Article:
Arsene Wenger: Monaco would be special draw
Arsenal 4 - Newcastle 1
"I don't think many people want Real Madrid. I don't want Bayern Munich and I am sure they don't want us as well. I am not against Monaco."
Thus did Arsene Wenger outline his preferences for today's Champions League draw. He will not be the only coach of those clubs in the unseeded pot thinking this way. In Wenger's case, however, there are personal reasons as well as professional for hoping to draw the principality's football team.
Wenger made his name at Monaco. Relegated with Nancy in 1987, he moved south and spent seven years at Stade Louis II, winning one French title (it would probably have been more but for Marseille's involvement in match-fixing) and steering the club to one European final and two semis.
"I have great memories from my time there," said Wenger. "They gave me a chance when I was a very young manager. When I arrived they had never passed the first round in the European Cup; we had good times."
What Wenger did not add, out of politeness and an awareness of the danger of giving possible opponents added motivation, is that Monaco are the weakest of the group winners, qualifying despite scoring only four goals and winning three of their six games. Arsenal have gone out at the last 16 stage for four successive seasons, beaten by Barcelona, Milan and Bayern (twice). "We have never had an easy ride," he said.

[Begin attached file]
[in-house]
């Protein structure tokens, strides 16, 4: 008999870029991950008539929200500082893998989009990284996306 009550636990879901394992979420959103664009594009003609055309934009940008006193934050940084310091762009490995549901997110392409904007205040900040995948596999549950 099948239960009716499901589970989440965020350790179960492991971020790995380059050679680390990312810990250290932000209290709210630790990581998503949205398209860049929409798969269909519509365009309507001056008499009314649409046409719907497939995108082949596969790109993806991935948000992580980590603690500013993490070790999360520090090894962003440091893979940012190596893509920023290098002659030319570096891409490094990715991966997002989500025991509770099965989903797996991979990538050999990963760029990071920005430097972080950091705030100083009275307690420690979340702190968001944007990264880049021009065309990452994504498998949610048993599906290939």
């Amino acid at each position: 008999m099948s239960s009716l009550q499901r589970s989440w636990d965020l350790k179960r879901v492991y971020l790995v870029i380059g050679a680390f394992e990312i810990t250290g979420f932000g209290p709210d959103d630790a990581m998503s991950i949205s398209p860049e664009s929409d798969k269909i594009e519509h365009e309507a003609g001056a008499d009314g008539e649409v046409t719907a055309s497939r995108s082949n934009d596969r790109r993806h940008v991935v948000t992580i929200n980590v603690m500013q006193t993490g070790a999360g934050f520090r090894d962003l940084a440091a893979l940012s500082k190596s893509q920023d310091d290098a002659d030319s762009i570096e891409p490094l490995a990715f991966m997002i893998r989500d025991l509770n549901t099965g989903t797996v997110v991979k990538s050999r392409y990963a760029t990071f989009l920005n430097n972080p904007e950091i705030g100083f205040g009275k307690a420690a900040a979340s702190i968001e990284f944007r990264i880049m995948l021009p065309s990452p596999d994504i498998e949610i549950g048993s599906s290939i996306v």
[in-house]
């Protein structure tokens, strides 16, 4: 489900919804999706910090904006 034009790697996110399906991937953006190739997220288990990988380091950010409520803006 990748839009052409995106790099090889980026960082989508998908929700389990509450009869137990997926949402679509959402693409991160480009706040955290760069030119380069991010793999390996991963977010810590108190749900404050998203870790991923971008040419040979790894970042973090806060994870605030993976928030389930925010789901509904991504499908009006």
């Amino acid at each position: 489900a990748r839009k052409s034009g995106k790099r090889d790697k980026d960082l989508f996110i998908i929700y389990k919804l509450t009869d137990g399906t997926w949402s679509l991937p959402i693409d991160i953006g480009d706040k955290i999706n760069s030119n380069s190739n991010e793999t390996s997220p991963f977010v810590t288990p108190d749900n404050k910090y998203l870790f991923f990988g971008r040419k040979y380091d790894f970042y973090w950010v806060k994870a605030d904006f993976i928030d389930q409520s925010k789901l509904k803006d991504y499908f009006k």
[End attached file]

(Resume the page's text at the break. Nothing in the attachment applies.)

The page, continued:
The other news Wenger will be awaiting today is the medical report on Alex Oxlade-Chamberlain, who was withdrawn in the final minutes of Saturday's win over Newcastle United with a suspected muscle strain.
Arsenal are already without six international midfielders and if Oxlade-Chamberlain joins the list Wenger may have to choose between Francis Coquelin and Lukas Podolski at Liverpool on Sunday. "We cannot afford to lose him," said Wenger.
His Newcastle counterpart Alan Pardew can at least welcome back his most influential midfielder, Moussa Sissoko, in the Capital One Cup quarter-final at Tottenham on Wednesday. But in goal he has to continue with rookie Jak Alnwick.
"He has now got in a short period of time an opportunity to make a name for himself," said Pardew.
"Jak has to prove he is a goalie, a top goalie.
"The second goal was maybe at fault, but he was pretty sound. He looked assured and I can't blame him for the result."